A recent report from Digitimes claims that Microsoft is prepping a Surface-branded all-in-one (AIO) PC. I think this is an excellent idea. And while I can’t speak directly to the veracity of the rumors, I do have some ideas about how Microsoft can—and should—make a difference in this market.
That Microsoft might make a Surface AIO is of course plausible: Surface is all about inventing—really, refining—product categories so that the rest of the industry can jump on board with their own similar designs. They did this with the 2-in-1, of course, to great success. And they’re trying to repeat that success now with laptops. And I believe they’re going to try to do it with phones as well.
But an AIO? Now, that’s smart.
And its smart on multiple levels. It’s smart because PC makers are starting to carve out growth sub-markets in the otherwise shrinking PC market. And it’s smart because Microsoft can add real value to the AIO form factor, formalize what it means to be a Windows AIO, and then inspire its PC maker partners to jump on in.
Brad and I were in a meeting when we first heard about the Digitimes report, and my initial knee-jerk reaction was that Microsoft had to make the iMac look silly by comparison. That’s a high bar. But think about the possibilities here: Virtually everything Microsoft needs is already in place.
A few thoughts.
Not a big Surface, but a small Surface Hub. This is the big conceptual leap here, I think. That is, a Surface AIO is still a PC for an individual, of course, but it should take its design cues from the professional-looking black Surface Hub and lose the dull gray color. Surface build quality is understood.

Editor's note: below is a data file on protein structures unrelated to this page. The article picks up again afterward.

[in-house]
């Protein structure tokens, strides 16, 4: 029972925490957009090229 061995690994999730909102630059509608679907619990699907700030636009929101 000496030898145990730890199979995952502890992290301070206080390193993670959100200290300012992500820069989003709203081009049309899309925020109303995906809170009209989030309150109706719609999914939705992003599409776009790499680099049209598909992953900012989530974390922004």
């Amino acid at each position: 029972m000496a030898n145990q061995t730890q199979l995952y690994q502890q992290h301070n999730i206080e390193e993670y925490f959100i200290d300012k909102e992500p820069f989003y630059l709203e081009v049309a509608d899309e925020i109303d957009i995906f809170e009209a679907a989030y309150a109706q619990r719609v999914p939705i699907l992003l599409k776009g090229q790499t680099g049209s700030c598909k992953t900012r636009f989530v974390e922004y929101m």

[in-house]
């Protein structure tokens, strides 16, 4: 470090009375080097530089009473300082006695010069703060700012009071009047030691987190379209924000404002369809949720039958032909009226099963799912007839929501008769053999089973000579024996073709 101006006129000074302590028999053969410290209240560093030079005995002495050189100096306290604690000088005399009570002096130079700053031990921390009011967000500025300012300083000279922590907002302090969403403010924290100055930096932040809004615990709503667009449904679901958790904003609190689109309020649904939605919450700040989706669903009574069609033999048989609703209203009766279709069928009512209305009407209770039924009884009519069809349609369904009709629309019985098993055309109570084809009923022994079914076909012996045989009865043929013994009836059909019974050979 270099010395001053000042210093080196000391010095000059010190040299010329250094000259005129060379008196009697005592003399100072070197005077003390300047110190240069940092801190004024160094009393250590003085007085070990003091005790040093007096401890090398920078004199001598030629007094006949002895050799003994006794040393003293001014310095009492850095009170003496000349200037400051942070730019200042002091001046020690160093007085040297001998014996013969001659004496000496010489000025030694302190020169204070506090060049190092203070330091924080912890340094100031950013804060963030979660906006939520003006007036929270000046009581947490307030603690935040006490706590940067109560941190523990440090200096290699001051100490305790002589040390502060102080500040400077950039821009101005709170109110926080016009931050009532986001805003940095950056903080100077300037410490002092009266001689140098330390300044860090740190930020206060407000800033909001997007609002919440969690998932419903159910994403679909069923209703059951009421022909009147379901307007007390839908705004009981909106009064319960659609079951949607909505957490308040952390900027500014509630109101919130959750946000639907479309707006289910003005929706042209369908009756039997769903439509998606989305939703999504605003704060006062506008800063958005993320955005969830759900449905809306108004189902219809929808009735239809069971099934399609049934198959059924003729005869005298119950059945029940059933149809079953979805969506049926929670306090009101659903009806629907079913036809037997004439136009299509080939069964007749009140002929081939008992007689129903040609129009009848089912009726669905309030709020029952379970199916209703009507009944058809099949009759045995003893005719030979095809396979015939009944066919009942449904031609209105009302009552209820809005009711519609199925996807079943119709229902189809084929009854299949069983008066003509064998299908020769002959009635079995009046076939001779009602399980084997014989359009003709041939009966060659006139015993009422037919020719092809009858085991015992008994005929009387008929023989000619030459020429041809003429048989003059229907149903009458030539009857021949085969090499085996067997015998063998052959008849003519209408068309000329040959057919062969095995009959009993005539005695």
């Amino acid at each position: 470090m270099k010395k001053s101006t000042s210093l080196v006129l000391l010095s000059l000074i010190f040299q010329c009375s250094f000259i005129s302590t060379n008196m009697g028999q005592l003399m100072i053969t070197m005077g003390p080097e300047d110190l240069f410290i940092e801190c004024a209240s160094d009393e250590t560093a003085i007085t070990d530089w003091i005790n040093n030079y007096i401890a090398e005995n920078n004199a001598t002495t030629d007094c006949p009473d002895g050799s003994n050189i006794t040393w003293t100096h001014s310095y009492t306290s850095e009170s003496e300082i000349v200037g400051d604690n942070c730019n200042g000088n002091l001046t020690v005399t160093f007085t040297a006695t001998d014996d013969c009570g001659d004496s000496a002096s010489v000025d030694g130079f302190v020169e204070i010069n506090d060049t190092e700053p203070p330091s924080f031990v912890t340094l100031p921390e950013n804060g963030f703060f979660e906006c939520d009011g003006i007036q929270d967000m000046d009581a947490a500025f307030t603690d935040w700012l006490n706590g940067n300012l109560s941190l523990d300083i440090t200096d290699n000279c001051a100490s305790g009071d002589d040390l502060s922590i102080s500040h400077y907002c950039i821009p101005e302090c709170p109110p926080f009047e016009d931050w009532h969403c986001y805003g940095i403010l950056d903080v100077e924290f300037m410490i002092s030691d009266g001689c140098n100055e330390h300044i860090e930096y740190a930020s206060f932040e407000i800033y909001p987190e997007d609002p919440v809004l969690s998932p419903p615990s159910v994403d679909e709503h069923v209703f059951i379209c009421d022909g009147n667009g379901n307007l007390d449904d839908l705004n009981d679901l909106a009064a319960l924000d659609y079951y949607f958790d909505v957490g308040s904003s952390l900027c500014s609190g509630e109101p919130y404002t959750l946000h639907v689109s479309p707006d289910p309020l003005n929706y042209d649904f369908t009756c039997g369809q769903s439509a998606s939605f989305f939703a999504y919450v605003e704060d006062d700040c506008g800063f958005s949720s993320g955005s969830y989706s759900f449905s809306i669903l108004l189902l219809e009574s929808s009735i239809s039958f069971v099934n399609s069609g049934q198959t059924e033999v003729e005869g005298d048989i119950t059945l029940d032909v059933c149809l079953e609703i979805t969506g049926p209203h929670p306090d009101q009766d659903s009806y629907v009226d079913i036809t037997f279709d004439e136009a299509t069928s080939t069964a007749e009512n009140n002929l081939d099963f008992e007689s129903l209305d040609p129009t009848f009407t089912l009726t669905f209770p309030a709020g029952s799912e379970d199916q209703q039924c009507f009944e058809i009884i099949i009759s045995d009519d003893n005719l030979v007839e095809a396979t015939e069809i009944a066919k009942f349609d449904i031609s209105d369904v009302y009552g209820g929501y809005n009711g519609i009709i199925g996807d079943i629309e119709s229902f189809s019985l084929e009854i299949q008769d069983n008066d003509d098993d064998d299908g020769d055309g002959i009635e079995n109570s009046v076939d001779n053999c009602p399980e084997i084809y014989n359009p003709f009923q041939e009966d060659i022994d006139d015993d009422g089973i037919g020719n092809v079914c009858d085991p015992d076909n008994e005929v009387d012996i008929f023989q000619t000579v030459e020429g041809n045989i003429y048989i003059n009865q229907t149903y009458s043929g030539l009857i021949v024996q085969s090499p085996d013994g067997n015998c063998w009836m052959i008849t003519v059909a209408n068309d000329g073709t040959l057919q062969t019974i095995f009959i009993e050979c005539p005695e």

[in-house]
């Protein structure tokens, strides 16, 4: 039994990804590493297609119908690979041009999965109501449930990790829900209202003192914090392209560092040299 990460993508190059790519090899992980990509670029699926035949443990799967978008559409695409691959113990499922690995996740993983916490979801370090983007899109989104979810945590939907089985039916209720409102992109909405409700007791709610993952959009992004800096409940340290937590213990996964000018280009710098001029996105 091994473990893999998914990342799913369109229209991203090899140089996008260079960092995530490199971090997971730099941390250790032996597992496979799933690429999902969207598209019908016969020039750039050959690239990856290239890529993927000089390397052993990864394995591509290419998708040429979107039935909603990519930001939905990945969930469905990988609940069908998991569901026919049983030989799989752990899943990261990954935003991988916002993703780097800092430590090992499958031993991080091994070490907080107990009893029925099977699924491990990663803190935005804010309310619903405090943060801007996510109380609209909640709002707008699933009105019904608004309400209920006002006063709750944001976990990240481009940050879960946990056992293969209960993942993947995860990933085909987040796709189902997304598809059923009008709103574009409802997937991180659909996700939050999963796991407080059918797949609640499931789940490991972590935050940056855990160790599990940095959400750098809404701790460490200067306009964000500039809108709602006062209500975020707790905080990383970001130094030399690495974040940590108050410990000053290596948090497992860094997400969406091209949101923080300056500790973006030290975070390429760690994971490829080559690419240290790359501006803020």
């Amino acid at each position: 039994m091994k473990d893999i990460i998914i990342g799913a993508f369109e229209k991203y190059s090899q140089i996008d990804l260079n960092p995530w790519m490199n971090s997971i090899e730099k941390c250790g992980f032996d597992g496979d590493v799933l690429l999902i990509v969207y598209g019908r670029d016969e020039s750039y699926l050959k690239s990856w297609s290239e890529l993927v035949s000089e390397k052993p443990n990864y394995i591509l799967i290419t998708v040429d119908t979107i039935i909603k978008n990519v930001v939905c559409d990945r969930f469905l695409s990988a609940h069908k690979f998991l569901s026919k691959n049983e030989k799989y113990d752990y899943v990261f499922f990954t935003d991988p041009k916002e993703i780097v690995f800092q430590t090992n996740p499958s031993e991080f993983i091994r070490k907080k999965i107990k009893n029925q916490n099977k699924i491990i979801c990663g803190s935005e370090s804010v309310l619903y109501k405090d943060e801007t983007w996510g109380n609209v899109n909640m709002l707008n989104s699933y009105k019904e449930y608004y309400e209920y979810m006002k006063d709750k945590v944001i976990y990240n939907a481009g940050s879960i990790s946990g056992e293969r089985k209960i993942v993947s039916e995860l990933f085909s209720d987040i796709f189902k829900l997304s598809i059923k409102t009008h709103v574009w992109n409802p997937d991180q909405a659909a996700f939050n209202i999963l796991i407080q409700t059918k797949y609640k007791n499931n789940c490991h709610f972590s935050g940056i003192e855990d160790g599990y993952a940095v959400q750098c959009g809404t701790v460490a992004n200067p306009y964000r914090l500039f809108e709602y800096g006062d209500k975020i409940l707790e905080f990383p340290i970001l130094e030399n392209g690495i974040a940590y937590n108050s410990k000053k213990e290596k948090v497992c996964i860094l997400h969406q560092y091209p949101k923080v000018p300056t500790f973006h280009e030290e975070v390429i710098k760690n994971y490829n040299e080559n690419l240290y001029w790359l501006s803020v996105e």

Display matters. While I could see Microsoft entering this market with just a single sized device, I think two models are in order, with 23-inch(ish) and 27-inch(ish) PixelSense multi-touch displays. The big question, of course, is whether the screen is detachable: I can’t see Microsoft avoiding that design choice, but current detachable AIO designs aren’t great. And I think this should be the ultimate desktop PC, not a gigantic tablet. A secondary question is aspect ratio: Surface-standard 3:2 or a widescreen display like we see on Surface Hub?
Function over form. Unlike the iMac, the Surface AIO should feature a base with ports, and not hide them away behind the screen, a terrible design. It could and should resemble the current Surface Dock, in fact, but with USB-C added to the mix. The screen should be tiltable all the way down to nearly level in front of the user, allowing them to draw and write on the screen. The question here is whether such a device uses the Surface Pen or Surface Hub’s larger pen.
Power and performance. The Surface AIO should follow the Surface Book model and provide both base Intel Core i5 and i7 chips with integrated graphics as well as higher-end processor options with discrete graphics. In fact, a high-end version should be both gaming- and VR-capable.
Keyboard and mouse. Microsoft is on to something truly special with the Surface Book keyboard, and it’s not hard to imagine that forming the basis of a desktop keyboard. Desktop PC users will expect a real mouse, however, and not a trackpad, and Surfacizing an existing Microsoft mouse would be simple enough.
A Surface AIO could be the perfect Surface device: A premium PC that targets growth markets and generates some excitement in a product category that has been dominated by a pretty boring and rarely updated iMac for too long.
Microsoft, makes this happen. This device makes a lot more sense than a Surface phone.